Wednesday, July 31, 2013
The New Noah by Gerald Durrell
by Gerald Durrell
Viking Press, 1964 (originally published in 1955)
This was an odd one, in that I started reading it and thought two things: first, I've read about these trips before, and not when I was a kid, but rather more recently; and second, the last time I read these, they were written better. It was weird. And then I read the dust jacket, and realized that the advertising was all right there -- these were, indeed, retellings of previous adventures, but primarily aimed at kids. Once I had that all sorted, I could enjoy the book for what it was. Sort of.
I believe I have mentioned before a number of things I like about Gerald Durrell's writing -- his enthusiasm for nature, his desire to share the quirks and amazing things about the animals he meets, and especially his eloquence when it comes to describing settings, and his sharp and self-deprecating sense of humour. Some of that was still in evidence here, but in taking his "best" stories from the earlier books and editing them for a younger audience, we really only got the first two, with rare glimpses of the third and fourth -- he's telling animal stories, and he's shortened them, and they're considerably less incisive and/or amusing than their counterparts written for adults. They don't sparkle in the same way. The language is simpler, the stories shorter, the sense of adventure and danger and occasionally sorrow or outrage just doesn't show up. Chumly the Chimp (remember him?) makes an appearance and gets most of a chapter -- an unusual thing for any single animal in this book -- but the sadness of the story has vanished. Chumly's ignoble and tragic end isn't mentioned, isn't even alluded to. Perhaps this was considered too distressing for children to hear? Durrell uses this volume as a bit of a platform for discussing the life of an animal collector, but doesn't quite hit the same note that the previous three do: the acknowledgement that collecting fauna for zoos is as much hard work, pain, disappointment, and frustration as it is excitement and success. The book is significantly poorer for the lack of balance and depth.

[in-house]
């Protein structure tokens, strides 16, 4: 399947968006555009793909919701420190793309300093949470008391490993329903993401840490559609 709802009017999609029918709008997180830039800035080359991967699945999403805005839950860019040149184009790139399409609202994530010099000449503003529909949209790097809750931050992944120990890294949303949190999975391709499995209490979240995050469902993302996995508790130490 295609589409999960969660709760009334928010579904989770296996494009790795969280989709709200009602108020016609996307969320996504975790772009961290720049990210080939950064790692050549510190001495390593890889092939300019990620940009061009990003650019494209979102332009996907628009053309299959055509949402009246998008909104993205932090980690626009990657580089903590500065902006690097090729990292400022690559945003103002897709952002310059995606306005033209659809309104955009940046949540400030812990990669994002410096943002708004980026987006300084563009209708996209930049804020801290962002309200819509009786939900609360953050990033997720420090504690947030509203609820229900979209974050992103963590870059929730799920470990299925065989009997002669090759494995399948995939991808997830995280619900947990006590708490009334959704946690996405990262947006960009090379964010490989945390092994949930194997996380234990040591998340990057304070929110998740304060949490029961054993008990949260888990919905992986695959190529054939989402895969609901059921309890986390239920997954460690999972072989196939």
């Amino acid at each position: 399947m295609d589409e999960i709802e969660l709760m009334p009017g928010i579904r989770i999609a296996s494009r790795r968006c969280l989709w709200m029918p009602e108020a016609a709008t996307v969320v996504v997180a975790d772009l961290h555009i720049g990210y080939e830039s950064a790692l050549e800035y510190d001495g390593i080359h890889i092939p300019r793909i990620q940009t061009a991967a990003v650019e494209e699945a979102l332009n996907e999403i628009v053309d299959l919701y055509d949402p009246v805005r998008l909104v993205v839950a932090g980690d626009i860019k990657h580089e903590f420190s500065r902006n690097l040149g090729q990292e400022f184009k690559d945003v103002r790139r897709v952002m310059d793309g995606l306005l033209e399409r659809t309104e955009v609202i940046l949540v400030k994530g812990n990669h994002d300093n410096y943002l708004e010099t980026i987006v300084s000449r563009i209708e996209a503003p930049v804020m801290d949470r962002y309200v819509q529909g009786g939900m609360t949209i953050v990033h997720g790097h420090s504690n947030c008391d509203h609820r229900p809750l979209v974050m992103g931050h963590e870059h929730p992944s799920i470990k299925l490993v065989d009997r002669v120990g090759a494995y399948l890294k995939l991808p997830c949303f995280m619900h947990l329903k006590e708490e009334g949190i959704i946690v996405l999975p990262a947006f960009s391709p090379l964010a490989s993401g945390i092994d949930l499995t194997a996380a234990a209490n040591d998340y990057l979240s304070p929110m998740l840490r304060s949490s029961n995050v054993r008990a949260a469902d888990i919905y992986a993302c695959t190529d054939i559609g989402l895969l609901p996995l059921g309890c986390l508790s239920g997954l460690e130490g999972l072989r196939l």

It is possible that this book would be a better entree to Durrell's oeuvre. I think because I am familiar with his better stuff -- his "real" books, as it were -- this was not a terribly good choice for me.
Complaints aside, it's still fun to read these stories, truncated and disjointed as they are, and it's a very fast read. The stories are short and amusing even without the sparkle of wit and vivid description, and the little bits on his trips to Guiana, Argentina, and Paraguay have certainly whet my appetite for the next book in my quest to read all his autobiographical animal tales. Though it also became clear to me that I've read The Drunken Forest before -- I remember the story about Amos the Anteater well, including the bit where the gaucho's wife rides out on the back of the draft bull to pick up the aforementioned creature. And the tale about the musical capybara was one of the better and funnier tales in the book.
Only recommended if you haven't got any other Durrell to read, and absolutely need a fix. I suppose if you wanted to get a kid an early Durrell book that didn't include any unpleasant colonial English white male overtones, you might do well with this, too. The stories focus on the animals almost exclusively, so some of the parts that are not so desirable about his earlier books are absent here. However, as an adult reader, too much of the wonder and beauty and balance of his first books is absent too; I won't feel the need to read this one again.
Other Durrell books reviewed here so far:
1. The Overloaded Ark
2. Three Singles to Adventure
3. The Bafut Beagles